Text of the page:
BRIT POLITICS:Advanced 16 - 18 Years:Exploring The Constitution:What are the sources of the UK Constitution?


What are the sources of the UK Constitution?

As the British Constitution has grown slowly it is important to understand not only what these sources are but also the historical background to them:-

The Common Law 

After the Norman Conquest, the courts set up by the English monarchs began to create a single body of law to apply across the kingdom which would be superior to the local laws and customs that had existed before. This common law developed through the decisions of judges in cases to build up a set of legal precedents. Judges also incorporated Statutes issued by the Monarch which mostly codified existing areas of law.  Magna Carta, forced by the aristocracy on King John in 1215, stated limits to the power of the Monarchy and established that subjects could not be imprisoned or punished without having gone through the proper legal system.  Dissatisfaction with the common law courts led those aggrieved to petition the Lord Chancellor and a separate set of judgements here produced the law of equity, which set broader principles that the courts could follow.

Most common law dealt with social and economic relationships but it also dealt with a number of constitutional areas:-

a)     The rule of law was established so that everyone should have recourse to the law and no one and no part of government could be above the law. The courts still hold this to be an overarching principle and have recently criticised Government proposals to limit judicial review because it conflicts with this principle.

b)     Common law never created a set of rights, such as those that appeared in the American Constitution and the French revolutionary Declaration of the Rights of Man.  There was the assumption that people had liberties but these only existed if they were not restricted by law.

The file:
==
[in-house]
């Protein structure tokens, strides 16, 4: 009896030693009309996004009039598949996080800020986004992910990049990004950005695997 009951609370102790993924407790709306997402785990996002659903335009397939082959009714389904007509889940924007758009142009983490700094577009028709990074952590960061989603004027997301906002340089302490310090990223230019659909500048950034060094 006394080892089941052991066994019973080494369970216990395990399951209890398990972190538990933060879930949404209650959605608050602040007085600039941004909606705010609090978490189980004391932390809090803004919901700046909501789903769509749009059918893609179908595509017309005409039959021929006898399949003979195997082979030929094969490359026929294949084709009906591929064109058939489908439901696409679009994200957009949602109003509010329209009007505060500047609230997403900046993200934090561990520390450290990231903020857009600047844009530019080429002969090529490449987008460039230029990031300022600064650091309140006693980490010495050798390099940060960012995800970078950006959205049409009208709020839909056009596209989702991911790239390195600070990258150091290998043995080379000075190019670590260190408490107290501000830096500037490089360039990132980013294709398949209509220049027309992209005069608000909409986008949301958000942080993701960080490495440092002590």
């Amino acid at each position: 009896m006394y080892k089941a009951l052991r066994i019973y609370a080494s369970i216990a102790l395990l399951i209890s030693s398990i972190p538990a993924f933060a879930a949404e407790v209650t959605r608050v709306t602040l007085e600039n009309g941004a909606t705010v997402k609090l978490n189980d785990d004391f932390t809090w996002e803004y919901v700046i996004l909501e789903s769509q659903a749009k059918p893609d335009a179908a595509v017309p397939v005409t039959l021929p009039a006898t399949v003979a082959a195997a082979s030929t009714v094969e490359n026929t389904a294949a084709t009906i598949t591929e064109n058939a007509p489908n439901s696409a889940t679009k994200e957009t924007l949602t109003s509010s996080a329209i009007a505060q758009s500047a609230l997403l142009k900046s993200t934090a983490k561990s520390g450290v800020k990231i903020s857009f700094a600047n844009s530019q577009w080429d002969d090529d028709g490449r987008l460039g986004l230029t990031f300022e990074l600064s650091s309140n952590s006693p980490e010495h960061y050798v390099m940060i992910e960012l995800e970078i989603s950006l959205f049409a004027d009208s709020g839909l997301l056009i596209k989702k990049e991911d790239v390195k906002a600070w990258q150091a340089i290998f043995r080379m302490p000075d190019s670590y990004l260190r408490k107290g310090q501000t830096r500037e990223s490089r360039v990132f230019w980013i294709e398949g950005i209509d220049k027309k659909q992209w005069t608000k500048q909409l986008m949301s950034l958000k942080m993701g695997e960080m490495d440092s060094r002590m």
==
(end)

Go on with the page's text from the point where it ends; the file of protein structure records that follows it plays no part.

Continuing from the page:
c)     Government could only do what was allowed by Acts of Parliament. The courts developed a range of tests such as the ultra vires principle, reasonableness, or the need to consider relevant factors and disregard unreasonable factors to judge whether Government organisation were acting within the law.

d)     The Royal Prerogative. The courts had defined the powers that the monarch held.  This provides limits to these powers but they still remained wide such as to declare war, sign treaties, reorganise the machinery of government, dismiss royal officials and summon and dismiss Parliament. As power passed from the Monarch to an elected Government, the courts held that almost all of these powers were instead held by the Executive, that is the Prime Minister and other Ministers.  This means that the powers of the Executive in Britain were especially large, even though in some areas, such as the declaration of war, it has become accepted that Parliament should vote on the decision, as it did over the Iraq war and military intervention in Syria.  Very limited powers are still seen as the personal prerogative of the Queen and, particularly, this includes the appointment of the Prime Minister, although, in practice there are precedents that have been followed in taking this decision.

Statute Law 

By the Tudor period it was accepted that Parliament had to approve taxes and could issue Acts which became law. The attempt of Charles I to raise taxes without Parliamentary approval and use the judges that he appointed to enforce this was one of the reasons for the civil war.  After the exile of James II, who also tried to rule without consent, Parliament passed the Bill of Rights in 1688, which remains one of the most important Acts of Parliament with constitutional significance. The Act is not a statement of individual rights but asserts the rights of Parliament as against the Monarchy, for example, that Parliaments should be held regularly and not just when the monarch wanted to call them.  It contains the phrase “That the freedom of speech and debates or proceedings in Parliament ought not to be impeached or questioned in any court or place out of Parliament”, which is the basis of the constitutional principle of Parliamentary Sovereignty.  The implications of this are:-

a)     That the courts cannot overturn an Act of Parliament by declaring it unconstitutional.  They can only interpret the meaning of the wording of an Act when they apply it to a particular case.  Even when the Human Rights Act 1998, was passed, the courts could not use it to declare another Act of Parliament unconstitutional but, instead, they can just point out the conflicts between the two Acts.